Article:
How to write a thank you letter for being offered a job

You’ve successfully made it through the interview process, been offered the job, and now you may be wondering what are the next steps to take.

Regardless of whether you decide to accept or decline the job, the polite next step should include a thank you letter. This is a quick, easy way to stand out for all the right reasons, and can avoid burning any bridges should you decide to reject it.

Why write a thank you letter?

Once you’ve ended the negotiation process and signed your new employment contract, it’s important to continue building your new relationships. For those involved in the hiring process, thank you letters from the new hire showing appreciation for their time can confirm that they’ve made the right decision. It is also a good way to cement your relationship with any new contacts you may have made.

If you’ve decided to turn down the job, a thank you letter is a good way to maintain your relationships with the people involved in the decision making process, and can soften the blow of your decision.

For most this people, it is appropriate to send a letter to the hiring manager. If a recruiter was involved in the process, and worked with you personally, it is polite to send one to them also.

When to send a thank you letter

Timing is important. Sending the letter too late, and it can look like merely an afterthought, so it is best to send the letter early. It can be particularly detrimental if you have decided to turn down the job, as the hiring manager will need to then move quickly to secure the next candidate. In this case, the sooner, the better.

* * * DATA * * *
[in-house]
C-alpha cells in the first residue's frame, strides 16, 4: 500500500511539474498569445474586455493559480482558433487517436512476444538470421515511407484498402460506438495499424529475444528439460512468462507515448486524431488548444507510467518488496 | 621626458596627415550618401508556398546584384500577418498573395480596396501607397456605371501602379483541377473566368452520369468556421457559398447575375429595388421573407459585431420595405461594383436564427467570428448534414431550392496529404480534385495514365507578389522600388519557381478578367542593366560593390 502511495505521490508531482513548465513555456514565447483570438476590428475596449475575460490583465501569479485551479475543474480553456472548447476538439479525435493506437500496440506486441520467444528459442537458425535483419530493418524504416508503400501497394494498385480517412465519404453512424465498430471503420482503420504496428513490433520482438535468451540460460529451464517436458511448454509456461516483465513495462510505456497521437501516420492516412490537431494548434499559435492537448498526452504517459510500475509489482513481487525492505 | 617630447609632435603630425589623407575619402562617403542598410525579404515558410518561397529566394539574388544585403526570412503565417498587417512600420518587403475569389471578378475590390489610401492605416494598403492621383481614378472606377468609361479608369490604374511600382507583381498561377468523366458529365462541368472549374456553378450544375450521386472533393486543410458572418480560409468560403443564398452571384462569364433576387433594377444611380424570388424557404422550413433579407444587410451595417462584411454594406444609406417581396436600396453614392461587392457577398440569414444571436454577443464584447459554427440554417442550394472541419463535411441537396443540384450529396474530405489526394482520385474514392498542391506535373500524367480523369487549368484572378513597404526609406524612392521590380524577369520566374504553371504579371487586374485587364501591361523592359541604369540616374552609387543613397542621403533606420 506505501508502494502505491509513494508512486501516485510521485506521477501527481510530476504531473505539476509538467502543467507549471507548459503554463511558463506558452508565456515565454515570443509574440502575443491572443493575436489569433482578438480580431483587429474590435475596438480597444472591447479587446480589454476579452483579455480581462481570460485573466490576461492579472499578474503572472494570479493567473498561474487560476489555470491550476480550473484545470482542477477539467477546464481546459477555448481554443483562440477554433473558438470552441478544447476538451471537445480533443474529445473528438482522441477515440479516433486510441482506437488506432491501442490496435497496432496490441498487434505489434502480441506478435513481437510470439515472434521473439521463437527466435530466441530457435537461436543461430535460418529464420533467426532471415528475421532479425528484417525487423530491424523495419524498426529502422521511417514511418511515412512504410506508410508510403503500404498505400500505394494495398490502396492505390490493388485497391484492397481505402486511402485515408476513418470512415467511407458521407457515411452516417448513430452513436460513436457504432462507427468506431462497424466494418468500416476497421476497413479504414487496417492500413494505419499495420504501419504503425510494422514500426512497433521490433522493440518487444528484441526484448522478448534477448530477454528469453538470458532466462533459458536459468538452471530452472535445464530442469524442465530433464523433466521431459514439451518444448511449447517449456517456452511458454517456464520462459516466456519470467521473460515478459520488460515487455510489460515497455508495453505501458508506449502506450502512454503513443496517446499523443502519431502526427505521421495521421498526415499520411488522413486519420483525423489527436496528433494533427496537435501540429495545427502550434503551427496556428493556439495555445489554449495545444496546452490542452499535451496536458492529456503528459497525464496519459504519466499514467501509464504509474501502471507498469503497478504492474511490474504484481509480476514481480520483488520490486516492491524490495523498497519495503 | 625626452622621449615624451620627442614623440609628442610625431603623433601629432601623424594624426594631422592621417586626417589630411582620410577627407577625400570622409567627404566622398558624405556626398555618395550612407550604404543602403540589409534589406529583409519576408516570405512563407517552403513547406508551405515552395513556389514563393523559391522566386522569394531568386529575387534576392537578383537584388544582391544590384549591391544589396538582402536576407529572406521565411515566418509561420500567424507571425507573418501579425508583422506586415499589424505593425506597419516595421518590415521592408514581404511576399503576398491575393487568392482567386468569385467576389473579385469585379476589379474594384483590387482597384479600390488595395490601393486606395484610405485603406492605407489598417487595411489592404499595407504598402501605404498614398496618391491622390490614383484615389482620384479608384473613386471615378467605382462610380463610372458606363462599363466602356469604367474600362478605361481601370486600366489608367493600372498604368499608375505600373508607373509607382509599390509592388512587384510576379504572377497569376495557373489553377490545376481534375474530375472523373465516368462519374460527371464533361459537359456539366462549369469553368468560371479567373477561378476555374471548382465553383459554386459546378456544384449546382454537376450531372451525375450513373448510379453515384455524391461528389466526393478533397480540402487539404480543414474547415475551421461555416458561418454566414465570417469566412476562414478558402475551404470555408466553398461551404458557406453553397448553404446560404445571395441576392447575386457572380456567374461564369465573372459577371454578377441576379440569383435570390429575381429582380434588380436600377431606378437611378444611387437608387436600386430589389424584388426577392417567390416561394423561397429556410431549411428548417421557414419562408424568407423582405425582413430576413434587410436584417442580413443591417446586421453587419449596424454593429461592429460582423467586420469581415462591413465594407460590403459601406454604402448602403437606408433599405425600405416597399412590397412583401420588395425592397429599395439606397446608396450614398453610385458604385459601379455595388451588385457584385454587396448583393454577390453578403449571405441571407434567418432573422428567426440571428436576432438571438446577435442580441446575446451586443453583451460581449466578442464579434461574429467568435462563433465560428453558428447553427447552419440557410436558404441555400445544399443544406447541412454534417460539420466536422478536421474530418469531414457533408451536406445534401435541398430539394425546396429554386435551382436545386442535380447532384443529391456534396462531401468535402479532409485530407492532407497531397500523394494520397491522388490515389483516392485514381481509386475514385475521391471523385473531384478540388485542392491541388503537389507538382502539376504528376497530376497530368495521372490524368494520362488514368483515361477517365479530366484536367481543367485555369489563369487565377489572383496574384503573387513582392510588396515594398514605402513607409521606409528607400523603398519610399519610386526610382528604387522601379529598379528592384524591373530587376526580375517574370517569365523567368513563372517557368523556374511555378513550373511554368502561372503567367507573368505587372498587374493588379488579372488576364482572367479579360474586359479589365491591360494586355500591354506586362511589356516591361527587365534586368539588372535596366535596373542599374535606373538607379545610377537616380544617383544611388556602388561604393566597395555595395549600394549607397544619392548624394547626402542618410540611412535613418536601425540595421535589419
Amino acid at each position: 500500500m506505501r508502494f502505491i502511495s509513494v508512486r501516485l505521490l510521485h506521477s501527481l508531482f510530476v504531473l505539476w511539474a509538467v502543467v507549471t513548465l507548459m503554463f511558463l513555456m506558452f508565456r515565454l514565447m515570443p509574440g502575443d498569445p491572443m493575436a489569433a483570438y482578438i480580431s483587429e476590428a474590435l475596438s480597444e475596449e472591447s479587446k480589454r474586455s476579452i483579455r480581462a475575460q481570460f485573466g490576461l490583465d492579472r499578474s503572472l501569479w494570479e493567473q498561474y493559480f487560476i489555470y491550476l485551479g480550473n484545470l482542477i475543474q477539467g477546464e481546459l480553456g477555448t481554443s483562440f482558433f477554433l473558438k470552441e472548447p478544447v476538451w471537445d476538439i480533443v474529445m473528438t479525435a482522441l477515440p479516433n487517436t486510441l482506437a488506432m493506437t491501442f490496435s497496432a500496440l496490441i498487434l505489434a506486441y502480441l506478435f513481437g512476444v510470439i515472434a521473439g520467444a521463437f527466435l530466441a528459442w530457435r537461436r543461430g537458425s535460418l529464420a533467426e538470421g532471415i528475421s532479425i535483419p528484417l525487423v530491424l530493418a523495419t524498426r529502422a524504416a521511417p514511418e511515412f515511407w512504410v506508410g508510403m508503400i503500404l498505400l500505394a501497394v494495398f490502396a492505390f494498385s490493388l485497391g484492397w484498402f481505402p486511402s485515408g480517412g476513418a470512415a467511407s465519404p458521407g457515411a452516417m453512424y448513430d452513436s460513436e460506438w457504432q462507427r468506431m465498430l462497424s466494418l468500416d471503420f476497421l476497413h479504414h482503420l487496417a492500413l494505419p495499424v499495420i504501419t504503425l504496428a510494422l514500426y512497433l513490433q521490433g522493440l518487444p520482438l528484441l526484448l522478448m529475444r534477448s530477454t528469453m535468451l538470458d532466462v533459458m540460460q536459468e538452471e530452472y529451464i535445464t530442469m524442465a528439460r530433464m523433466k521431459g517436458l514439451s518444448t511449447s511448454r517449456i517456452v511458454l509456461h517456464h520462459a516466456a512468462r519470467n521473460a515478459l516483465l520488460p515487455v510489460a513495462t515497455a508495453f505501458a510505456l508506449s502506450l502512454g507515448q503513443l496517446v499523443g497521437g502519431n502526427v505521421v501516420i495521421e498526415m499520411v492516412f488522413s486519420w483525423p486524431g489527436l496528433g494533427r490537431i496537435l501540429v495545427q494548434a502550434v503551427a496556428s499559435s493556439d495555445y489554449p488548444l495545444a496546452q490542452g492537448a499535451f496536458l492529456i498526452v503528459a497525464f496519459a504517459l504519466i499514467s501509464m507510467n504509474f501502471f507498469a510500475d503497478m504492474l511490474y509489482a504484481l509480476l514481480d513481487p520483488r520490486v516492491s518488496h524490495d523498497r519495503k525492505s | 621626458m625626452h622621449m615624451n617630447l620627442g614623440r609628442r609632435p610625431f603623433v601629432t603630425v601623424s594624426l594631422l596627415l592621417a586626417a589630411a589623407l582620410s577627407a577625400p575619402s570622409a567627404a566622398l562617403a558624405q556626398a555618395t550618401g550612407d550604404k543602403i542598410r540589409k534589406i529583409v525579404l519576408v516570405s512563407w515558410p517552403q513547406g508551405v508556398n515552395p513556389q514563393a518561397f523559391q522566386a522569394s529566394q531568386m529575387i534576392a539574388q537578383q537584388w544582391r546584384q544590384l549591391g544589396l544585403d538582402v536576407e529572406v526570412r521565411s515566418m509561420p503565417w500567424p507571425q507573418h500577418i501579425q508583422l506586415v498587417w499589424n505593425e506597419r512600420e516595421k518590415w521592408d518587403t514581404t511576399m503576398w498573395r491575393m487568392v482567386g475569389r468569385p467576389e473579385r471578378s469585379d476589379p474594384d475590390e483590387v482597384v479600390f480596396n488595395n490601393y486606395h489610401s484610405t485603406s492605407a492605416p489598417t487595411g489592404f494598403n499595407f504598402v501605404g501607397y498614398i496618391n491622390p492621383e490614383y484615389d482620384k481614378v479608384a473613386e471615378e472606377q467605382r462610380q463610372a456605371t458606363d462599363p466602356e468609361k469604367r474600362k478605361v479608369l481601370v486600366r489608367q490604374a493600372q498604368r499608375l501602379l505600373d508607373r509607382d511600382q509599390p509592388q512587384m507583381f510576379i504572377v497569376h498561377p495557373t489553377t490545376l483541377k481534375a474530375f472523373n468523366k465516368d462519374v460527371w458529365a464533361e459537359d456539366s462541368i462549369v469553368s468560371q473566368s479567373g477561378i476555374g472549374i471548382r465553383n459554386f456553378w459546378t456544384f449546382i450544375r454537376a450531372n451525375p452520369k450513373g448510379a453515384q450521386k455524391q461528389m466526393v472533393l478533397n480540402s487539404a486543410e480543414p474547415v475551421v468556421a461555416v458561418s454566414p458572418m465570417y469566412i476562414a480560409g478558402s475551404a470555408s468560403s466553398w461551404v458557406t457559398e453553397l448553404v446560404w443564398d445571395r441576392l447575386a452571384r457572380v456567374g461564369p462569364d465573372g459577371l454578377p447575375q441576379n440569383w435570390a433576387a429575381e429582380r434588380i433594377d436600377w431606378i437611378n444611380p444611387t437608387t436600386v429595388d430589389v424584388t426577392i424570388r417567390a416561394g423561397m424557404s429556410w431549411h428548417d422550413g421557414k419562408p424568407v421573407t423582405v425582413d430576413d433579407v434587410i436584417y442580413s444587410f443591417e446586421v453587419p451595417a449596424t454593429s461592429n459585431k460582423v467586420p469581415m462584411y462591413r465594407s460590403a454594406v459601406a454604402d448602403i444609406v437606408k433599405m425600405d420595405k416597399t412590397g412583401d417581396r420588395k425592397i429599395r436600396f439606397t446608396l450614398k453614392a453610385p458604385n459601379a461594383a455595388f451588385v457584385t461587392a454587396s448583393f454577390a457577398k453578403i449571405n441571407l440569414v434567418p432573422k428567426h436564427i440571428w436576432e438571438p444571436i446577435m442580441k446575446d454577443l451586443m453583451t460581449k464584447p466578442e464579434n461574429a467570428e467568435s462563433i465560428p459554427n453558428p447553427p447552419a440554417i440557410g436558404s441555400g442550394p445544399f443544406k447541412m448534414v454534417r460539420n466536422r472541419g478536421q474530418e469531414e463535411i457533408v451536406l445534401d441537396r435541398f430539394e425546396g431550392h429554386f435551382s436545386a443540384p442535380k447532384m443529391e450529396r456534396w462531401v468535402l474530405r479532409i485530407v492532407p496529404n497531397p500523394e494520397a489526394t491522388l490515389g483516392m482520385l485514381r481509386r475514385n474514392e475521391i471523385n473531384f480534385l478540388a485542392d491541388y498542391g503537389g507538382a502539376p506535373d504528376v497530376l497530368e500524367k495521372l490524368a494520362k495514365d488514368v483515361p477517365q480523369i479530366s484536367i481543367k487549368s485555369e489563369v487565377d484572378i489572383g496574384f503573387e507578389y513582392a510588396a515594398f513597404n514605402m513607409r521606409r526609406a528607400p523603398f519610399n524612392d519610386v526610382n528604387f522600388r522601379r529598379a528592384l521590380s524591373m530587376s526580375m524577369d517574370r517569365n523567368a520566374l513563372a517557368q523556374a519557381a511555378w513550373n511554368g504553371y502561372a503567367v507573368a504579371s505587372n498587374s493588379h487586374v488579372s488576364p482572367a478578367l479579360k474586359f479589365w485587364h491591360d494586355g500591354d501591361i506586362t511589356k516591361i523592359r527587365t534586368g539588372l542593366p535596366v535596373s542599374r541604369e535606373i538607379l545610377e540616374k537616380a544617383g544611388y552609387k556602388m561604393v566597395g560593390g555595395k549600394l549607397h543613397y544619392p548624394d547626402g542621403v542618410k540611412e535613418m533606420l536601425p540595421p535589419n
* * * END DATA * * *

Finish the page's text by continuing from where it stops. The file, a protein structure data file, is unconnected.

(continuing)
Having said that, if you intend to accept, sending it too early might not be the best idea either, in case - for whatever reason - the job offer is rescinded. For that reason, the best time to send a thank you letter is when you return your signed job contract.

Important things to include in the letter

Regardless of to whom you are sending your thank you letter - your new boss, or your recruiter - the format of the letter is generally the same, with some personalisation.

Keep in mind that, if you are accepting the job, this is your first formal interaction with the company as an employee. Be polite and professional to make a good impression.

If declining, use this letter as a gentle way to decline.

Regardless of your decision, it’s important to show gratitude and appreciation. Begin with a formal greeting, and thank them for the opportunity. A quick pleasantry here may be appropriate; you may wish to mention that you enjoyed meeting them, or that you appreciate the time they took to get to know you during the interview.

Next, deliver your decision. Be clear. If declining, provide an honest but brief reason why, if you can, and if not, simply state that it’s not the best fit for you.

End the letter with a short statement reiterating your thanks, and if appropriate, that you wish to keep in touch. Sign off with your full name.

Before you send it, always double check with spell check, and if you can, have someone you trust read over it.

Remember, a thank you letter doesn’t need to be long. In fact, the best ones are often short and to-the-point. Be polite and professional, and regardless of your decision to accept or decline the job, your letter is sure to make a good impression.

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